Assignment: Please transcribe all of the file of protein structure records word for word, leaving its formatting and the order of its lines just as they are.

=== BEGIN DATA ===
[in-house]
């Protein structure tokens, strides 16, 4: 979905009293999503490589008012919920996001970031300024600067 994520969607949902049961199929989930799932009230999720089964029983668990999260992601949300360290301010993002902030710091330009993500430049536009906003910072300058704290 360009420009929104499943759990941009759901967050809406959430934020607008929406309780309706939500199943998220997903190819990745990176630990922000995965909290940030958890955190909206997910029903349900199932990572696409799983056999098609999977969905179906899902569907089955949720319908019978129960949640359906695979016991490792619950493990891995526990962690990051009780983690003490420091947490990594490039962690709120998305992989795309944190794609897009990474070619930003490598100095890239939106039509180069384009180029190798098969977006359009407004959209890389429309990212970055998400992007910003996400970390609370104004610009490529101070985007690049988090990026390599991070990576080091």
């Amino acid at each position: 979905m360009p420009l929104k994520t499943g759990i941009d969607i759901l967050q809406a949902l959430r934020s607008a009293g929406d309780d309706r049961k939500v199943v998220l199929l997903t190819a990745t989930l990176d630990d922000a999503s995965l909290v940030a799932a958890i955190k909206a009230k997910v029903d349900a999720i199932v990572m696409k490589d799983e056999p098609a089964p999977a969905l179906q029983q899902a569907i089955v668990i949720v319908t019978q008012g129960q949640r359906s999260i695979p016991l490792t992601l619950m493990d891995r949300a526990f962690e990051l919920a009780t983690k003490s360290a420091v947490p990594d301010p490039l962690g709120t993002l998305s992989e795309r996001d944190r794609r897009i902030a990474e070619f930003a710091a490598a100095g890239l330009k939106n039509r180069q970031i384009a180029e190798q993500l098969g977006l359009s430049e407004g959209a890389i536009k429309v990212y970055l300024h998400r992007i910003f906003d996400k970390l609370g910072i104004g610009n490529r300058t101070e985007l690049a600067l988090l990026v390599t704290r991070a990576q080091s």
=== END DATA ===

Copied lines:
[in-house]
């Protein structure tokens, strides 16, 4: 979905009293999503490589008012919920996001970031300024600067 994520969607949902049961199929989930799932009230999720089964029983668990999260992601949300360290301010993002902030710091330009993500430049536009906003910072300058704290 360009420009929104499943759990941009759901967050809406959430934020607008929406309780309706939500199943998220997903190819990745990176630990922000995965909290940030958890955190909206997910029903349900199932990572696409799983056999098609999977969905179906899902569907089955949720319908019978129960949640359906695979016991490792619950493990891995526990962690990051009780983690003490420091947490990594490039962690709120998305992989795309944190794609897009990474070619930003490598100095890239939106039509180069384009180029190798098969977006359009407004959209890389429309990212970055998400992007910003996400970390609370104004610009490529101070985007690049988090990026390599991070990576080091």
């Amino acid at each position: 979905m360009p420009l929104k994520t499943g759990i941009d969607i759901l967050q809406a949902l959430r934020s607008a009293g929406d309780d309706r049961k939500v199943v998220l199929l997903t190819a990745t989930l990176d630990d922000a999503s995965l909290v940030a799932a958890i955190k909206a009230k997910v029903d349900a999720i199932v990572m696409k490589d799983e056999p098609a089964p999977a969905l179906q029983q899902a569907i089955v668990i949720v319908t019978q008012g129960q949640r359906s999260i695979p016991l490792t992601l619950m493990d891995r949300a526990f962690e990051l919920a009780t983690k003490s360290a420091v947490p990594d301010p490039l962690g709120t993002l998305s992989e795309r996001d944190r794609r897009i902030a990474e070619f930003a710091a490598a100095g890239l330009k939106n039509r180069q970031i384009a180029e190798q993500l098969g977006l359009s430049e407004g959209a890389i536009k429309v990212y970055l300024h998400r992007i910003f906003d996400k970390l609370g910072i104004g610009n490529r300058t101070e985007l690049a600067l988090l990026v390599t704290r991070a990576q080091s």